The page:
• The above commentators also make mention of other passages, from which they pretend to prove that the words iyo sipes have the sense of “ I was the Messiah :" namely, iv. 26, vi. 20, ix. 9 and 10, xiii. 3 and 19, xviii. 5. But in all these, the same objection applies as in the above cited one of ver. 2 t. Finally, they adduce xvii. 5, and interpret thus: “ Give me the glory which, before the world was created, I had with thee, in thy mind, by thy destination and decree.” But here again there is an addition, made wholly ad libitum. For, certainly, there is not in the context any thing to authorize such a subaudition, and thus to interpret of a future event what is said of a thing past. Neither do the words themselves permit, that what any one is said to have had, and before the creation of the world, should be taken only of what is destined for him. Certainly the commentators in question never could have fallen upon interpretations so perverted, unless they had studiously sought them out, and been solici. tous to reconcile the declarations of Scripture with their vain opinion, that Jesus Christ was a mere man. But this very circumstance ought to have admonished them of their error. Our Lord expressly says, that he was before Abraham, had glory with the Father before the creation of the world, and this in terms so clear, as cannot possibly admit of any other interpretation. What he has professed of himself, he was justified in professing. Nor has he said any thing but what was perfectly consistent with the rest of his declarations, and the tes. timonies of John on the majesty of Jesus, recorded in this Gospel; all of which are so plain, that this head of doctrine on the nature of Jesus can by no means be excluded from the book. Or what sense could there have been in Jesus's words, if he had meant no more than that he had been destined to the office of Messiah before the time of Abraham, nay, before the world was created? Who could ever doubt of that? Now, who would say that Jeremiah existed before he was born, when he is said to have been selected and destined for the office of prophet even before his birth? Or who of us would say, that he existed before Abraham, before Adam, from eternity, inasmuch as we are said to have been chosen by God, for eternal life, before the world was created ? Why was the anger of the Jews so much exasperated by these words of our Lord, that they took up stones to cast at him? Namely, because they understood. and could not but understand them as an avowal, that he was God, had existed before Abraham, thereby “ claiming to himself eternity," which is peculiar to God alone. (Tittman.)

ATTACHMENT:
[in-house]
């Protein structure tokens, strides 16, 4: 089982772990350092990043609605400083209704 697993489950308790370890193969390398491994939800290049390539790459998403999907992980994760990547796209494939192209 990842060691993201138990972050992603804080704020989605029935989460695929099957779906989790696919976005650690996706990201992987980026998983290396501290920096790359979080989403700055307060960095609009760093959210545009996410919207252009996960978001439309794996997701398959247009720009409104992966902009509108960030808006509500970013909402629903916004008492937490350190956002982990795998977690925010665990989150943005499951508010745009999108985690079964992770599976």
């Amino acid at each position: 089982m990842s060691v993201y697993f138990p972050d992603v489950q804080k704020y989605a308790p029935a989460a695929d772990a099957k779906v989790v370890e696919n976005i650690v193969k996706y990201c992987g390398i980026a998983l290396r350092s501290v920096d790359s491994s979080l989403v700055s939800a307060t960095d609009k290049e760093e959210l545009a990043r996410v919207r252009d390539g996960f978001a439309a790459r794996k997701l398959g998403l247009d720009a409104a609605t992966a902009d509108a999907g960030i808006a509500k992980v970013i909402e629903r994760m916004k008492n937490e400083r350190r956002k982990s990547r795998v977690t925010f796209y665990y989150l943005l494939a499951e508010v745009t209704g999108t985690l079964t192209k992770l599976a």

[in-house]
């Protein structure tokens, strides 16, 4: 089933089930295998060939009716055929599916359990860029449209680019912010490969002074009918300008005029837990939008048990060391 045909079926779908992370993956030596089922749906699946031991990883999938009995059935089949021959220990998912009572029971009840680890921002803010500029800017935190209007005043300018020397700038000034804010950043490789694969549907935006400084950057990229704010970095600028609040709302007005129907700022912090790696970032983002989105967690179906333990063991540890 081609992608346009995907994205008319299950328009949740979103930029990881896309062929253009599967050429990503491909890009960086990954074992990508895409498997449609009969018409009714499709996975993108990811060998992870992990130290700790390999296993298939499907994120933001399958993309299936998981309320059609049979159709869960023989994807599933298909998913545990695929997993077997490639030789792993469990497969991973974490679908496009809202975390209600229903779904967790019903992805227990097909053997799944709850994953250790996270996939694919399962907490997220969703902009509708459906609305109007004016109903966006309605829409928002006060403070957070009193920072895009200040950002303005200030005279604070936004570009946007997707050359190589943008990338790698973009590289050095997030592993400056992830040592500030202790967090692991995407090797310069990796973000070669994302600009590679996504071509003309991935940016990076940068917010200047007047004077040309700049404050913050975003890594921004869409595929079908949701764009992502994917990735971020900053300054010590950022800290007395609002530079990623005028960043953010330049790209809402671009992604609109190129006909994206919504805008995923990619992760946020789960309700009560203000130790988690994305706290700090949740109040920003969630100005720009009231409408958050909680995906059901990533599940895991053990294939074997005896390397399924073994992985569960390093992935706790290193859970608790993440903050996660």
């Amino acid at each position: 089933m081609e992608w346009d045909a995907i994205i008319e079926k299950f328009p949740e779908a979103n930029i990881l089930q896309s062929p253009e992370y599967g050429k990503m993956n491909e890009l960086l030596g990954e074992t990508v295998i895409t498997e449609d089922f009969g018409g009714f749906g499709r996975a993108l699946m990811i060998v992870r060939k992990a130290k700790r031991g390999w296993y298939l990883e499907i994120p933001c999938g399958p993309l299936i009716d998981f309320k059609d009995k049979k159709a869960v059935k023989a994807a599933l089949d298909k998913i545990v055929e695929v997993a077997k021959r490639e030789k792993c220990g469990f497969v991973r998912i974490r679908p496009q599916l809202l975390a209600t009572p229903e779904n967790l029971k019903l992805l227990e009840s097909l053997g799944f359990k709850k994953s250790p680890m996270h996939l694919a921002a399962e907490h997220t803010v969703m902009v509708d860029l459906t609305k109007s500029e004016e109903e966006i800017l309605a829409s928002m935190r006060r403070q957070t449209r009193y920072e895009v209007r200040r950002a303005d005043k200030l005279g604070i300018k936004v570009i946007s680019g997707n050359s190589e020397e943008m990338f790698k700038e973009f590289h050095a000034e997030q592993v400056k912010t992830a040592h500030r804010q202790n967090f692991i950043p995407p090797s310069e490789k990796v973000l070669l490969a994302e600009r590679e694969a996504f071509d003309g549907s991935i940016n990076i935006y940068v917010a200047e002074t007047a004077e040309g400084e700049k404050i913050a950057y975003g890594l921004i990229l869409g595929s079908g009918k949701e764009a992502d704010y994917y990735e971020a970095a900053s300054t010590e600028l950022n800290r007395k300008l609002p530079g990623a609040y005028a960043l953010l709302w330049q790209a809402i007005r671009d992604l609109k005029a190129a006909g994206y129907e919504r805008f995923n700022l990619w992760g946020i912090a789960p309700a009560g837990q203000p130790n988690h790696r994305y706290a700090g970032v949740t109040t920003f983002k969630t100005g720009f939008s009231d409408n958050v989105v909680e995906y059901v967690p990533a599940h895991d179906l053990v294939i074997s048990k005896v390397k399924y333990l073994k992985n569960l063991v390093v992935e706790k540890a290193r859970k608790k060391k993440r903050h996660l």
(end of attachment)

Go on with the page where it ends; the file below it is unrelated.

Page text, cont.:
Vol. III. Appendix, pp. 834—836. • XXI. 15. ágana Me TEJOV TOÚTWY.–Our Lord asked Peter, whether he loved him, not that he doubted of his love, or was ignorant of it, (for such a knowledge must he have had who knew all things,) but in order to excite so much the more the love of Peter. Moreover, as that Apostle had denied him thrice, but bitterly bewailed his own faithlessness, so, in order that he might not thenceforward be reproached with it, or be thought unworthy of the Apostolic office, qur